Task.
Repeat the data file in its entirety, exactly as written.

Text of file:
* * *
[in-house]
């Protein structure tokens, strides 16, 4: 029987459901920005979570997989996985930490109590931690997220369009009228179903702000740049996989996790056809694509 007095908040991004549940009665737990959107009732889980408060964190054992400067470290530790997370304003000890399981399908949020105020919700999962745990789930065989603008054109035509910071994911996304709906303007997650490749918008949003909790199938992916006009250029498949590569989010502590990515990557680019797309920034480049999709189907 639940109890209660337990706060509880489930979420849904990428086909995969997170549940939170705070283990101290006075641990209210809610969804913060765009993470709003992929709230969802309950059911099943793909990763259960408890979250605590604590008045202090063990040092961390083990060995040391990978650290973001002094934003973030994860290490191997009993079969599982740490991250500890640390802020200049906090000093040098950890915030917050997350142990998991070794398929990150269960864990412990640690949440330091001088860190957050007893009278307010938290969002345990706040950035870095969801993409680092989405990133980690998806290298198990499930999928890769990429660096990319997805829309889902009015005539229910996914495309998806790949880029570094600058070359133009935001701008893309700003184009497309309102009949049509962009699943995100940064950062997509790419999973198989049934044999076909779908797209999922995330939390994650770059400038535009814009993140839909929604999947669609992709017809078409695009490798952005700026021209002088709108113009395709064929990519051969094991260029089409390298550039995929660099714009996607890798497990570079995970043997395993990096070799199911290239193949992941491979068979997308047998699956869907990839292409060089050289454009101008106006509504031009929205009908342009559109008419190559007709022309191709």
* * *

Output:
[in-house]
């Protein structure tokens, strides 16, 4: 029987459901920005979570997989996985930490109590931690997220369009009228179903702000740049996989996790056809694509 007095908040991004549940009665737990959107009732889980408060964190054992400067470290530790997370304003000890399981399908949020105020919700999962745990789930065989603008054109035509910071994911996304709906303007997650490749918008949003909790199938992916006009250029498949590569989010502590990515990557680019797309920034480049999709189907 639940109890209660337990706060509880489930979420849904990428086909995969997170549940939170705070283990101290006075641990209210809610969804913060765009993470709003992929709230969802309950059911099943793909990763259960408890979250605590604590008045202090063990040092961390083990060995040391990978650290973001002094934003973030994860290490191997009993079969599982740490991250500890640390802020200049906090000093040098950890915030917050997350142990998991070794398929990150269960864990412990640690949440330091001088860190957050007893009278307010938290969002345990706040950035870095969801993409680092989405990133980690998806290298198990499930999928890769990429660096990319997805829309889902009015005539229910996914495309998806790949880029570094600058070359133009935001701008893309700003184009497309309102009949049509962009699943995100940064950062997509790419999973198989049934044999076909779908797209999922995330939390994650770059400038535009814009993140839909929604999947669609992709017809078409695009490798952005700026021209002088709108113009395709064929990519051969094991260029089409390298550039995929660099714009996607890798497990570079995970043997395993990096070799199911290239193949992941491979068979997308047998699956869907990839292409060089050289454009101008106006509504031009929205009908342009559109008419190559007709022309191709």